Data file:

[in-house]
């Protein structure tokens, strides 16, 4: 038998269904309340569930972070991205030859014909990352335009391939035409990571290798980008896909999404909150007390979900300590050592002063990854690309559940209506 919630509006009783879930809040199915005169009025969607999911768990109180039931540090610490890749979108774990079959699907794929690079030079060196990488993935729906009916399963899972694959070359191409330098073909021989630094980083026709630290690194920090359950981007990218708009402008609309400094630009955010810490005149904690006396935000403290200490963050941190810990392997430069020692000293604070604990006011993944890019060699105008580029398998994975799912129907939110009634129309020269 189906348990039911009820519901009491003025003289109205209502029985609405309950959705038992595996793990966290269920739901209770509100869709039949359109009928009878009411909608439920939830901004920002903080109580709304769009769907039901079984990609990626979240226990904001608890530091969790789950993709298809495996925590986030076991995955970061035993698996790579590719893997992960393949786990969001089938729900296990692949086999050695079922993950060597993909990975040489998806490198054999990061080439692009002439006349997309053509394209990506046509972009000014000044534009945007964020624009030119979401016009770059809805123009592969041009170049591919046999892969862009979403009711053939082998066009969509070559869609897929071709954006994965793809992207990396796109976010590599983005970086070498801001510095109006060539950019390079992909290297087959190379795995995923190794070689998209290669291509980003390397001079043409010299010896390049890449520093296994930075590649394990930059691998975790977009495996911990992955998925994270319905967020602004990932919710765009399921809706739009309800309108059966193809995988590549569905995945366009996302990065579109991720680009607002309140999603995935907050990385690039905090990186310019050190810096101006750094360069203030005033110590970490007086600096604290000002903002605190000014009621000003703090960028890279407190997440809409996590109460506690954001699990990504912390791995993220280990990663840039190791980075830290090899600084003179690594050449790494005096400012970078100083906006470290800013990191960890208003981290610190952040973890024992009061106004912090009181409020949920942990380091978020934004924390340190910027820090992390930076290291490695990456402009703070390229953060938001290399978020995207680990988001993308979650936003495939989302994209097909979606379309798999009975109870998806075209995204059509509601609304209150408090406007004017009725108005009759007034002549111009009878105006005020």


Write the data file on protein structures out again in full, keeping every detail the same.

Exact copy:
[in-house]
């Protein structure tokens, strides 16, 4: 038998269904309340569930972070991205030859014909990352335009391939035409990571290798980008896909999404909150007390979900300590050592002063990854690309559940209506 919630509006009783879930809040199915005169009025969607999911768990109180039931540090610490890749979108774990079959699907794929690079030079060196990488993935729906009916399963899972694959070359191409330098073909021989630094980083026709630290690194920090359950981007990218708009402008609309400094630009955010810490005149904690006396935000403290200490963050941190810990392997430069020692000293604070604990006011993944890019060699105008580029398998994975799912129907939110009634129309020269 189906348990039911009820519901009491003025003289109205209502029985609405309950959705038992595996793990966290269920739901209770509100869709039949359109009928009878009411909608439920939830901004920002903080109580709304769009769907039901079984990609990626979240226990904001608890530091969790789950993709298809495996925590986030076991995955970061035993698996790579590719893997992960393949786990969001089938729900296990692949086999050695079922993950060597993909990975040489998806490198054999990061080439692009002439006349997309053509394209990506046509972009000014000044534009945007964020624009030119979401016009770059809805123009592969041009170049591919046999892969862009979403009711053939082998066009969509070559869609897929071709954006994965793809992207990396796109976010590599983005970086070498801001510095109006060539950019390079992909290297087959190379795995995923190794070689998209290669291509980003390397001079043409010299010896390049890449520093296994930075590649394990930059691998975790977009495996911990992955998925994270319905967020602004990932919710765009399921809706739009309800309108059966193809995988590549569905995945366009996302990065579109991720680009607002309140999603995935907050990385690039905090990186310019050190810096101006750094360069203030005033110590970490007086600096604290000002903002605190000014009621000003703090960028890279407190997440809409996590109460506690954001699990990504912390791995993220280990990663840039190791980075830290090899600084003179690594050449790494005096400012970078100083906006470290800013990191960890208003981290610190952040973890024992009061106004912090009181409020949920942990380091978020934004924390340190910027820090992390930076290291490695990456402009703070390229953060938001290399978020995207680990988001993308979650936003495939989302994209097909979606379309798999009975109870998806075209995204059509509601609304209150408090406007004017009725108005009759007034002549111009009878105006005020």